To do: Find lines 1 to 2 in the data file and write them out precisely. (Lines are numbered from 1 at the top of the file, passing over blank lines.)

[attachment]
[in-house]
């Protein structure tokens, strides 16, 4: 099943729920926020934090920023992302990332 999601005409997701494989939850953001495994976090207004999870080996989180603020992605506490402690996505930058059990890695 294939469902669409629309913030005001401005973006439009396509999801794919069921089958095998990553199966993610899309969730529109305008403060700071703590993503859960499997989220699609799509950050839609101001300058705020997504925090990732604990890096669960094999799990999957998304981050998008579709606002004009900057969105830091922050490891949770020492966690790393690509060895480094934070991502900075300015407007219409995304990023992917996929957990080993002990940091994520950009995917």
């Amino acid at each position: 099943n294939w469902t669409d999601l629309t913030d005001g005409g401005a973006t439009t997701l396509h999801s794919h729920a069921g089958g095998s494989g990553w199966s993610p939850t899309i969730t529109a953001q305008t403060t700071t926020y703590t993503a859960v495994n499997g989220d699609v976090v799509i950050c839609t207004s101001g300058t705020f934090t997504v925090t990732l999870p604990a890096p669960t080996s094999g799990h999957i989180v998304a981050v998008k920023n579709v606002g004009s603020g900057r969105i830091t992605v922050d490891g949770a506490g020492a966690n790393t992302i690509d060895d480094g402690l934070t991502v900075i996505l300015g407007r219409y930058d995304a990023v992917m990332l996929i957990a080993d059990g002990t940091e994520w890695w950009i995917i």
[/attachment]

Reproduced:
[in-house]
């Protein structure tokens, strides 16, 4: 099943729920926020934090920023992302990332 999601005409997701494989939850953001495994976090207004999870080996989180603020992605506490402690996505930058059990890695 294939469902669409629309913030005001401005973006439009396509999801794919069921089958095998990553199966993610899309969730529109305008403060700071703590993503859960499997989220699609799509950050839609101001300058705020997504925090990732604990890096669960094999799990999957998304981050998008579709606002004009900057969105830091922050490891949770020492966690790393690509060895480094934070991502900075300015407007219409995304990023992917996929957990080993002990940091994520950009995917």